Qantas Airways Ltd., Australia’s biggest carrier, jumped the most in a year as it forecast a return to profit, after posting a record A$2.84 billion ($2.7 billion) annual loss.
The group will be profitable in the six months to December as an oversupply of seats subsides and a A$2 billion cost-cutting program starts to pay off, the Sydney-based airline said in a regulatory statement today.
The prospect of renewed profits provides breathing space for Chief Executive Officer Alan Joyce as he cuts 5,000 jobs amid a market share war that’s driven down ticket prices. He’s decided against selling part of Qantas’s loyalty program, its most profitable division, and is turning the loss-making international unit into a separate operating company.
“They seem like they may have turned the corner,” Sam Fimis, a private client adviser at Patersons Securities Ltd., said by phone from Melbourne. The forecast of a return to profit “gives traders and investors an excuse to have a look at the stock again.”
Qantas shares rose almost 7 percent to A$1.385 at the close in Sydney, taking this year’s gain to 26 percent. It was the best performer on the S&P/ASX 200 index today.
Net losses in the year ended June 30 were A$2.84 billion, driven by A$2.56 billion of writedowns to the company’s fleet as a result of the new structure for Qantas International. Losses before tax and one-time items were A$646 million, narrower than the A$763 million median of eight analyst estimates surveyed by Bloomberg News.
That picture will improve over the coming six months, Joyce told a media conference after the results. Qantas will see about A$300 million of benefits from its cost-cutting program in the period, while reduced depreciation costs as a result of the fleet writedown will save about A$200 million a year, the company said.
“It’s going to be a big challenge for them to return to profitability in such a short time frame,” Oliver Lamb, director of Pacific Aviation Consulting in Sydney, said by phone after the result. “Qantas has got to turn round profits in three areas and that’s not easy.”
Of its passenger units, only the Qantas domestic brand made money during the year. Losses before interest, tax, and one-time items doubled to A$497 million at Qantas International while budget carrier Jetstar turned to a A$116 million loss. Qantas Domestic made a A$30 million profit.
“It has absolutely been the most challenging environment that we’ve faced,and the results, as I’ve said, have been confronting,” Joyce told the media conference today. “This business will get back to profitability, subject to factors beyond our control.”
An oversupply of seat capacity on domestic and international routes is now easing. Domestic airlines in Australia, where Qantas has engaged in a market share war with Virgin Australia Holdings Ltd., boosted capacity at the slowest pace since 2012 in the year to June, according to government data.
Qantas isn’t growing its own capacity at all in the current quarter. Corporate fares hit a 31-month high in June.
Total revenue in the 12 months was A$15.35 billion, down 3 percent from A$15.9 billion a year earlier. Yield, a measure of revenue per seat per kilometer, fell to 10.02 Australian cents from 10.29 cents a year earlier. That’s the lowest level since it touched 9.8 cents in 1997, according to data compiled by Bloomberg.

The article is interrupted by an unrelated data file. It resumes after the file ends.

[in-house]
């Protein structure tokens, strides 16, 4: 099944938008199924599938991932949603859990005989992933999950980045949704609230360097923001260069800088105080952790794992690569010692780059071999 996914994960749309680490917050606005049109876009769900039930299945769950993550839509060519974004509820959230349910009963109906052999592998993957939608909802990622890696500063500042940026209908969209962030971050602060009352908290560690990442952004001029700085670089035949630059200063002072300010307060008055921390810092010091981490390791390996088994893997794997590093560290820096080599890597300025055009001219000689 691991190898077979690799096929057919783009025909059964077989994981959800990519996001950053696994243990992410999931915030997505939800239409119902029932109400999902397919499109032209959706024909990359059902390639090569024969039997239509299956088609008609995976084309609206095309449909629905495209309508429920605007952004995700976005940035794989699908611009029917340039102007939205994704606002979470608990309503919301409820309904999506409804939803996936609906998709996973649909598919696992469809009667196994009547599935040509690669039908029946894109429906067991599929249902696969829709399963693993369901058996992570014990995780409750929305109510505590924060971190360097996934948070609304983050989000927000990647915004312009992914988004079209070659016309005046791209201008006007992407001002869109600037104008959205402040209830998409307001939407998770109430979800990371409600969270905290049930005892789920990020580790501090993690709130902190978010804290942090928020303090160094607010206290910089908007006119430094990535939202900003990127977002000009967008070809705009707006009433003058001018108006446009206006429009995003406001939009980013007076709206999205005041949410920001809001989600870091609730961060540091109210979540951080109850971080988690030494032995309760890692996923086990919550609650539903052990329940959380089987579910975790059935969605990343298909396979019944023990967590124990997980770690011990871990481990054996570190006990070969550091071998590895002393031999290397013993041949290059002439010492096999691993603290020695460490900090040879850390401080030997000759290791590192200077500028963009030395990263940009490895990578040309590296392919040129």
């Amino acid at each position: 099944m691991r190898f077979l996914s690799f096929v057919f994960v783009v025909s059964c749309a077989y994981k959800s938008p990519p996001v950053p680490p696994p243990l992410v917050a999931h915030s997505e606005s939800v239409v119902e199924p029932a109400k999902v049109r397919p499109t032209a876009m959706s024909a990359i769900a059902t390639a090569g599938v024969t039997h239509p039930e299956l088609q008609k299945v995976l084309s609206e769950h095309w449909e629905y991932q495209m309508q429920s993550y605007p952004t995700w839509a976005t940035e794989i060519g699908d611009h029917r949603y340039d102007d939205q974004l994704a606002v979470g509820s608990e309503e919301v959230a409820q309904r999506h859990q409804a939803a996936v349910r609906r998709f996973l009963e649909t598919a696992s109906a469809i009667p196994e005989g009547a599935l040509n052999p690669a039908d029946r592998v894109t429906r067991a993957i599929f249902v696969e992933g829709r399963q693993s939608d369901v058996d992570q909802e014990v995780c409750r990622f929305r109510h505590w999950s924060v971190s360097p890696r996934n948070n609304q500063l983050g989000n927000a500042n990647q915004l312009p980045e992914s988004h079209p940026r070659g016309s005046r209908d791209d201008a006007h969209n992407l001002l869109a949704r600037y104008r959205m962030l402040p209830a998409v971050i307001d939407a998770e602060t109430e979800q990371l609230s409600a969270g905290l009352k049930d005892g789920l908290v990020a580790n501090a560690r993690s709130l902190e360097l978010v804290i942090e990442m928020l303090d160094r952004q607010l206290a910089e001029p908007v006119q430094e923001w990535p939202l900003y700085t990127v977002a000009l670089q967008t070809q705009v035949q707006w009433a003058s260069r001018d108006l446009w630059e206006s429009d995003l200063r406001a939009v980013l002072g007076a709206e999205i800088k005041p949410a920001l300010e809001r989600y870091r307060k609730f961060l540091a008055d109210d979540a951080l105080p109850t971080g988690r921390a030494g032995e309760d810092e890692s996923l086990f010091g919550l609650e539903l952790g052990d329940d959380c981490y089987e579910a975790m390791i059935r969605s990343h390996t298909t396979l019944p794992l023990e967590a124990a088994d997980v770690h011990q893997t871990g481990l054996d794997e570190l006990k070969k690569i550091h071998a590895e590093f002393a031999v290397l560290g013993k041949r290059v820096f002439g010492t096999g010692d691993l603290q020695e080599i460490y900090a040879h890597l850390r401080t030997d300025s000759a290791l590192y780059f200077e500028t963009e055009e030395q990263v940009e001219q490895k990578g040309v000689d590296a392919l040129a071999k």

The carrier lost both its investment-grade credit ratings over the past year, and a record first-half loss in February prompted the Irish-born CEO to take a paycut, sell or delay delivery of 50 planes, and lobby the government to remove foreign-ownership restrictions. The 5,000 job cuts represented more than one in seven of the company’s workers at the time.
Qantas has halted new Jetstar ventures while the group focuses on the transformation. The new holding structure for its international division will give it the option to “attract external investment and participate in partnership opportunities,” according to today’s statement.
The company will keep its Qantas Loyalty frequent flier program, which posted A$286 million of earnings, after a review found “insufficient justification” for a partial sale.
The 94-year-old airline, which posted net profit for 18 consecutive years after it was part-privatized in 1993, is also saving cash by cutting spending on planes and other capital equipment to A$1.5 billion over the next two years.
Australia’s international passenger traffic has risen by 20 percent over the past five years, to 32 million in the 12 months ended May, according to government data. Domestically, there were 58 million passengers, up about 12 percent over the same period.
International competitor capacity growth is expected to be
2.4 percent in the first half of the 2015 financial year and domestic market capacity growth is expected to be around 1 percent, both below recent trends, Qantas said today.
That is a “potential turning point for the stock” Mark Williams, an analyst at CIMB Group Holdings Bhd. in Sydney, wrote in a note to clients Aug. 5. “With operating conditions slowly improving as capacity growth subsides, yields should gradually begin to improve” over the year ahead.